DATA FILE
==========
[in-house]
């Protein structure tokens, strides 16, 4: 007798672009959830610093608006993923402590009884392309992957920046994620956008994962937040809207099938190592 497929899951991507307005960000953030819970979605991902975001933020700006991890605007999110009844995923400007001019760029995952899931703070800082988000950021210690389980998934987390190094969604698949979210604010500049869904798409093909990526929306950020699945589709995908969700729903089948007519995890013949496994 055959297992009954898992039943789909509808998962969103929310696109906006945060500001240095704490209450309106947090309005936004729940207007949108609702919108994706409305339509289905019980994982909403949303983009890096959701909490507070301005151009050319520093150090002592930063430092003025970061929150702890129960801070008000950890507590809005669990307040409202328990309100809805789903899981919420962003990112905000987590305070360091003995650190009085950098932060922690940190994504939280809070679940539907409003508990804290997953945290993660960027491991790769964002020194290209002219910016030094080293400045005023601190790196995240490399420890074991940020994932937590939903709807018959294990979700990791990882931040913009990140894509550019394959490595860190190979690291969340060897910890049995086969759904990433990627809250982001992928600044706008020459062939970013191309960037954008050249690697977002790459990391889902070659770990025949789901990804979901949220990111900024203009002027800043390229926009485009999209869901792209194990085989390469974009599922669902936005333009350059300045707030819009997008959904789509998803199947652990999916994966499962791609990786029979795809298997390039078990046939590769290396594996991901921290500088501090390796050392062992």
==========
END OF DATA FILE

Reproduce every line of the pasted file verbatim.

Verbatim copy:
[in-house]
């Protein structure tokens, strides 16, 4: 007798672009959830610093608006993923402590009884392309992957920046994620956008994962937040809207099938190592 497929899951991507307005960000953030819970979605991902975001933020700006991890605007999110009844995923400007001019760029995952899931703070800082988000950021210690389980998934987390190094969604698949979210604010500049869904798409093909990526929306950020699945589709995908969700729903089948007519995890013949496994 055959297992009954898992039943789909509808998962969103929310696109906006945060500001240095704490209450309106947090309005936004729940207007949108609702919108994706409305339509289905019980994982909403949303983009890096959701909490507070301005151009050319520093150090002592930063430092003025970061929150702890129960801070008000950890507590809005669990307040409202328990309100809805789903899981919420962003990112905000987590305070360091003995650190009085950098932060922690940190994504939280809070679940539907409003508990804290997953945290993660960027491991790769964002020194290209002219910016030094080293400045005023601190790196995240490399420890074991940020994932937590939903709807018959294990979700990791990882931040913009990140894509550019394959490595860190190979690291969340060897910890049995086969759904990433990627809250982001992928600044706008020459062939970013191309960037954008050249690697977002790459990391889902070659770990025949789901990804979901949220990111900024203009002027800043390229926009485009999209869901792209194990085989390469974009599922669902936005333009350059300045707030819009997008959904789509998803199947652990999916994966499962791609990786029979795809298997390039078990046939590769290396594996991901921290500088501090390796050392062992």